Professional Tree & Landscaping Service

Frequently Ask Questions

Removal would likely be required if the tree is a hazard – persons or property would be in danger if it falls or limbs disengage – and it has been determined it is damaged or diseased beyond repair. An inspection should be performed by a professional to determine whether removal is the solution. Pruning, fertilization and watering often improve the health of a tree and reduce the need for removal.

Using a proper fertilizer supplements the nutrients trees lose with leaf removal in urban settings but otherwise absorb in a natural, forest setting. It also improves the appearance and condition of trees, including their abilities to better withstand pests.

  1. Mow high, keeping grass about 3 inches tall. This will shade and cool the soil and reduce weeds. Crabgrass is not found in the shade.
  2. Follow proper mowing intervals and remove no more than 1/3 of the blade height with a single mowing. As cool season grasses attempt summer dormancy, mowing one or two times per month may be sufficient. Additional mowing (particularly at a low height) is unnecessary and may stress the turf.
  3. Watch for and hand pick straggler crabgrass plants when they are small. Do not allow mature plants to produce seed. In particular, check areas near heat sources such as driveways, sidewalks, curbs, and those with southern exposures.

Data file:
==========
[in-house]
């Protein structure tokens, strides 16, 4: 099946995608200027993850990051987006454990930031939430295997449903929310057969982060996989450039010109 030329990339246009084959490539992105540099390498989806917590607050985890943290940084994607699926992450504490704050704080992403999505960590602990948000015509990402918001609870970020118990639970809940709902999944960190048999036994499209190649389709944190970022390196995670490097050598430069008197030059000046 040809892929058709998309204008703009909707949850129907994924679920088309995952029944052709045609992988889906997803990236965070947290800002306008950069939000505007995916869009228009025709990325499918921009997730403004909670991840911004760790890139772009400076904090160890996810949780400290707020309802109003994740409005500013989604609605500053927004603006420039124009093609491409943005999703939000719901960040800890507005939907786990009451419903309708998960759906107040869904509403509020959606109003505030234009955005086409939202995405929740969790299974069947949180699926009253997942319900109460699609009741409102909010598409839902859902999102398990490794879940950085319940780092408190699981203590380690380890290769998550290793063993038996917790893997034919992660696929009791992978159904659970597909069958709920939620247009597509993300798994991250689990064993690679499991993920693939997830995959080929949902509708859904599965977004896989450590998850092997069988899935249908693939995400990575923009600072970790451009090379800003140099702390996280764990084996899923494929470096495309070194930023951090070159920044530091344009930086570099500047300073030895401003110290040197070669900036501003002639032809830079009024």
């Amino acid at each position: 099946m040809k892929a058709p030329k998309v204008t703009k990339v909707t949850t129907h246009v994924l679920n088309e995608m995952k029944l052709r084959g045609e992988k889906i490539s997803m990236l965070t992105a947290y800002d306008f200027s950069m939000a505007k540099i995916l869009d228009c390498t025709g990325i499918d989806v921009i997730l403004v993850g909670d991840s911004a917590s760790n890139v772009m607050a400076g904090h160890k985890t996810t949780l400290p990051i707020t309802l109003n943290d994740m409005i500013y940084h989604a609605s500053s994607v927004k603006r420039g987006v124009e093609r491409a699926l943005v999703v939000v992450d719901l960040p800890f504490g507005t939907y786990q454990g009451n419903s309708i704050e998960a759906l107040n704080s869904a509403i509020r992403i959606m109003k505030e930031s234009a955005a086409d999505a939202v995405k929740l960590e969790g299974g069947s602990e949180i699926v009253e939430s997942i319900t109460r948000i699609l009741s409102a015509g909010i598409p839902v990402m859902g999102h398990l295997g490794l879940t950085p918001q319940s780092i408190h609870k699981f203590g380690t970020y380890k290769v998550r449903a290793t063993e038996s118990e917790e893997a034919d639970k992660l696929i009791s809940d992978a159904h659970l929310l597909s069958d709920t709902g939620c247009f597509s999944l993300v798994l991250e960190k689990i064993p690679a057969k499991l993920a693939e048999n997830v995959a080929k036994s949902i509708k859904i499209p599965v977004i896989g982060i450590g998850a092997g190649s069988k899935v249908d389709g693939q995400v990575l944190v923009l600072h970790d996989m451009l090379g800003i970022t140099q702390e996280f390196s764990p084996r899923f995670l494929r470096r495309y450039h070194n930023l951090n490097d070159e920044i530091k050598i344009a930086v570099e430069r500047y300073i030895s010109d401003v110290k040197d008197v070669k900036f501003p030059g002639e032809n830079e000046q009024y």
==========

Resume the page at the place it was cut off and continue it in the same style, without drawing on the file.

4. Provide sufficient fertilizer at correct intervals to encourage the densest possible stand of turf to resist weed encroachment.
  5. Water as necessary to relieve drought stress.

You can help maintain your tree’s health by removing dead, diseased and broken branches. It makes it safer for your family and property. Pruning also can be done for aesthetic reasons, including letting more light onto your property or improving a view. Pruning during the dormant season is ideal because it reveals branch structure and less brush is generated.

Start the first cut on the underside of the limb a foot or so from the parent branch or trunk. Make a complete second cut slightly further out on the top side of the limb. This will allow it to drop smoothly and avoids tearing the bark.

Finally, make a clean cut to remove the remaining stub of the branch. When making this final cut, smoothly do it outside of the branch bark ridge and the evident collar – not flush to the parent branch or trunk. This allows for proper healing.

For help cutting very large limbs or those high in your tree, contact us. Contact your power company for tree work near power lines.